• E21B49/00Testing the nature of borehole walls; Formation testing; Methods or apparatus for obtaining samples of soil or well fluids, specially adapted to earth drilling or wells
    • E21B49/08Obtaining fluid samples or testing fluids, in boreholes or wells
    • E21B49/10Obtaining fluid samples or testing fluids, in boreholes or wells using side-wall fluid samplers or testers

Abstract

The present invention relates to methods, systems, and apparatus for downhole evaluation using a sensor assembly that includes a sensor plate, wherein a surface of the sensor plate forms a portion of an exterior surface of a downhole tool. The method may include immersing a surface of the sensor plate in a downhole fluid in the borehole; activating the sensor assembly to generate a guided wave that propagates along the sensor plate, wherein propagation of the guided wave along the sensor plate is dependent on a downhole fluid parameter of interest; and, using information from the sensor assembly relating to the propagation of the guided wave along the sensor plate to evaluate the parameter of interest. The method may include isolating an opposing surface of the sensor plate from downhole fluids. The guided wave can be an interface guided wave or can propagate in the plate between the surface and the opposing surface.

Description

Guided wave downhole fluid sensor
Technical Field
The present disclosure relates generally to downhole fluids, and in particular to methods and apparatus for evaluating parameters of interest of downhole fluids.
Background
Determining the acoustic properties of downhole fluids may be desirable for several types of downhole evaluation. Such properties may be used to characterize the fluid itself, or in methods of evaluating formations, boreholes, casing, cement, or in methods of previous or ongoing operations in the borehole, including exploration, development, or production.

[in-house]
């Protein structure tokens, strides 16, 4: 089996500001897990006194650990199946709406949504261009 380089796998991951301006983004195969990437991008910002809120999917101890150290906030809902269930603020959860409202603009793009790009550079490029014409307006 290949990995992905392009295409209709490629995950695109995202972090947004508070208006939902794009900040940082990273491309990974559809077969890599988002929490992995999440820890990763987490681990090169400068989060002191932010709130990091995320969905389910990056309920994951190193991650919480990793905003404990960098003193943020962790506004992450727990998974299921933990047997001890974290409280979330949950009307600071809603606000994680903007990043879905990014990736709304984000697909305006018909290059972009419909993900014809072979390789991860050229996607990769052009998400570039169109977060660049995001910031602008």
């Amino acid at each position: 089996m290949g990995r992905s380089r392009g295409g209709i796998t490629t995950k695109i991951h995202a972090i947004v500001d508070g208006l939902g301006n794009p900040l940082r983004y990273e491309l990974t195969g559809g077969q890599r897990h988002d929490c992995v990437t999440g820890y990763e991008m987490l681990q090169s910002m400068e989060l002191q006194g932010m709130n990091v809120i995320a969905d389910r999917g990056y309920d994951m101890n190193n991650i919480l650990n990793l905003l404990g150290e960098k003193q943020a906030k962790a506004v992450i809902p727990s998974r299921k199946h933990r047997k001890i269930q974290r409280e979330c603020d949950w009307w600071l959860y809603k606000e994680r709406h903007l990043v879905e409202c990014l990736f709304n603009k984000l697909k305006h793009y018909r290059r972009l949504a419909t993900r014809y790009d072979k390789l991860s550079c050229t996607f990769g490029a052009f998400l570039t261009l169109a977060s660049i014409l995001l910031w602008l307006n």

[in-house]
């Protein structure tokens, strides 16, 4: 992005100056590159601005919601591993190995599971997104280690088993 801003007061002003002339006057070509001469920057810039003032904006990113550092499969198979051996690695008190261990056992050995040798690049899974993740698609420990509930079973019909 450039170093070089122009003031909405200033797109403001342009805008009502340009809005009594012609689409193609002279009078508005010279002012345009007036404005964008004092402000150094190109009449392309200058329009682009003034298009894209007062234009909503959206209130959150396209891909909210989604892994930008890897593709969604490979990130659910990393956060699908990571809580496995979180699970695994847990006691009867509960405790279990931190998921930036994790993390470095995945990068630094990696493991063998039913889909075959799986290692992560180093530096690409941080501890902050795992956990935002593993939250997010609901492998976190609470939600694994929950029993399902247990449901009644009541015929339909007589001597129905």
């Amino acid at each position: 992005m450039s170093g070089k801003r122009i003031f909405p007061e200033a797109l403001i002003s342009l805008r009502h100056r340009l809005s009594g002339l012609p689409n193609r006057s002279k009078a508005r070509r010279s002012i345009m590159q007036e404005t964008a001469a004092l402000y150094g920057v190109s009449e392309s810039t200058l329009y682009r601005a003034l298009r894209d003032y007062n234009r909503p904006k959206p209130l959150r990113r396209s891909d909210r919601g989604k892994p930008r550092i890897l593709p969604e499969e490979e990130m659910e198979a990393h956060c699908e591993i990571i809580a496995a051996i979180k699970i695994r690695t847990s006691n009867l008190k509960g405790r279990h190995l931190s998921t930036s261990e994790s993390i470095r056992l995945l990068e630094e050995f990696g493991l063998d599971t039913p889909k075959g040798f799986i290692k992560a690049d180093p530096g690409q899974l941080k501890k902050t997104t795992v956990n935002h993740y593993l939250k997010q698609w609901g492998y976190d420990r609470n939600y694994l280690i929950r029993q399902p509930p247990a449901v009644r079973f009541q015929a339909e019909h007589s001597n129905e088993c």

As one example, it is known to acoustically inspect casing cast in a borehole with cement to determine specific properties associated with the casing and surrounding material. For example, measurements of reflected acoustic waves may be used to assess the bond between the cement and the casing, or the strength of the cement behind the casing or the casing thickness may be assessed, which may be generally referred to as casing cement bond logging. The physical properties of the fluid vary at different depths in the well. Therefore, for many of these techniques, it is desirable to compensate for variations in the fluid filling the borehole (e.g., drilling fluid) because conventional processes are extremely sensitive to the properties of the fluid. Thus, as one example, it may be desirable to locally evaluate downhole fluid impedance in order to be able to accurately interpret downhole casing inspection measurements.
Accordingly, a variety of techniques are currently employed to determine fluid parameters that affect acoustic measurements, such as acoustic impedance and acoustic speed, in order to interpret acoustic reflection data. Traditionally, the time of flight of the acoustic signal has been used to determine the speed of sound, and additional measurements may be used to assess at least one of the acoustic impedance and the density of the fluid.
Disclosure of Invention
In some aspects, the present disclosure relates to methods and apparatus for evaluating at least one parameter of interest of a downhole fluid associated with a formation traversed by a borehole.